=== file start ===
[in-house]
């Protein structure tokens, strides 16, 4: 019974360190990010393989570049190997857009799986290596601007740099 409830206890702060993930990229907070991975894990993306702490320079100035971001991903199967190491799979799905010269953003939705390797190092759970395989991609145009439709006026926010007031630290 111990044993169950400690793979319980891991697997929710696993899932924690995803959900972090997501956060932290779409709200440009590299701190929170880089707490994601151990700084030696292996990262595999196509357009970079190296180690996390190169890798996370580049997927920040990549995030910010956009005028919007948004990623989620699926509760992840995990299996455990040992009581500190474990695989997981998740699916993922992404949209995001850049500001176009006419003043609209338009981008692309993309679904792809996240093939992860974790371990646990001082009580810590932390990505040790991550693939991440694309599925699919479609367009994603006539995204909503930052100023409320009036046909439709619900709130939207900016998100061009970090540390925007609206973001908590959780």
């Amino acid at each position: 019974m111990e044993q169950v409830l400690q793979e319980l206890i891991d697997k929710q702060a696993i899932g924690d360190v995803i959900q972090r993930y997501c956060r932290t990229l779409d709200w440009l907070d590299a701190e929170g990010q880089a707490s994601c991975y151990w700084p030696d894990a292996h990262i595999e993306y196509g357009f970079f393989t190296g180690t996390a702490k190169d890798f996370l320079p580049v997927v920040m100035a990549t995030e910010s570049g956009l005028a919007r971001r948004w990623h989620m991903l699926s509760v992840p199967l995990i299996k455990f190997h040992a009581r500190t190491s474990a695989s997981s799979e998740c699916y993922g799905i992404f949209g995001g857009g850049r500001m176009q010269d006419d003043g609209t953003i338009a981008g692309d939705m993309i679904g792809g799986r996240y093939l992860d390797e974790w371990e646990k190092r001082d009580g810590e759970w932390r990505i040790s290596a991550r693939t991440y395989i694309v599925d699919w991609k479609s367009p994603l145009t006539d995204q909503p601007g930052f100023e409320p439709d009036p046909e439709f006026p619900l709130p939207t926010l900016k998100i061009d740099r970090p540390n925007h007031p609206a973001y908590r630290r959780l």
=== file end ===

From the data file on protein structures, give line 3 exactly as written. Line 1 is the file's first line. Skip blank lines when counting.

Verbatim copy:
């Amino acid at each position: 019974m111990e044993q169950v409830l400690q793979e319980l206890i891991d697997k929710q702060a696993i899932g924690d360190v995803i959900q972090r993930y997501c956060r932290t990229l779409d709200w440009l907070d590299a701190e929170g990010q880089a707490s994601c991975y151990w700084p030696d894990a292996h990262i595999e993306y196509g357009f970079f393989t190296g180690t996390a702490k190169d890798f996370l320079p580049v997927v920040m100035a990549t995030e910010s570049g956009l005028a919007r971001r948004w990623h989620m991903l699926s509760v992840p199967l995990i299996k455990f190997h040992a009581r500190t190491s474990a695989s997981s799979e998740c699916y993922g799905i992404f949209g995001g857009g850049r500001m176009q010269d006419d003043g609209t953003i338009a981008g692309d939705m993309i679904g792809g799986r996240y093939l992860d390797e974790w371990e646990k190092r001082d009580g810590e759970w932390r990505i040790s290596a991550r693939t991440y395989i694309v599925d699919w991609k479609s367009p994603l145009t006539d995204q909503p601007g930052f100023e409320p439709d009036p046909e439709f006026p619900l709130p939207t926010l900016k998100i061009d740099r970090p540390n925007h007031p609206a973001y908590r630290r959780l």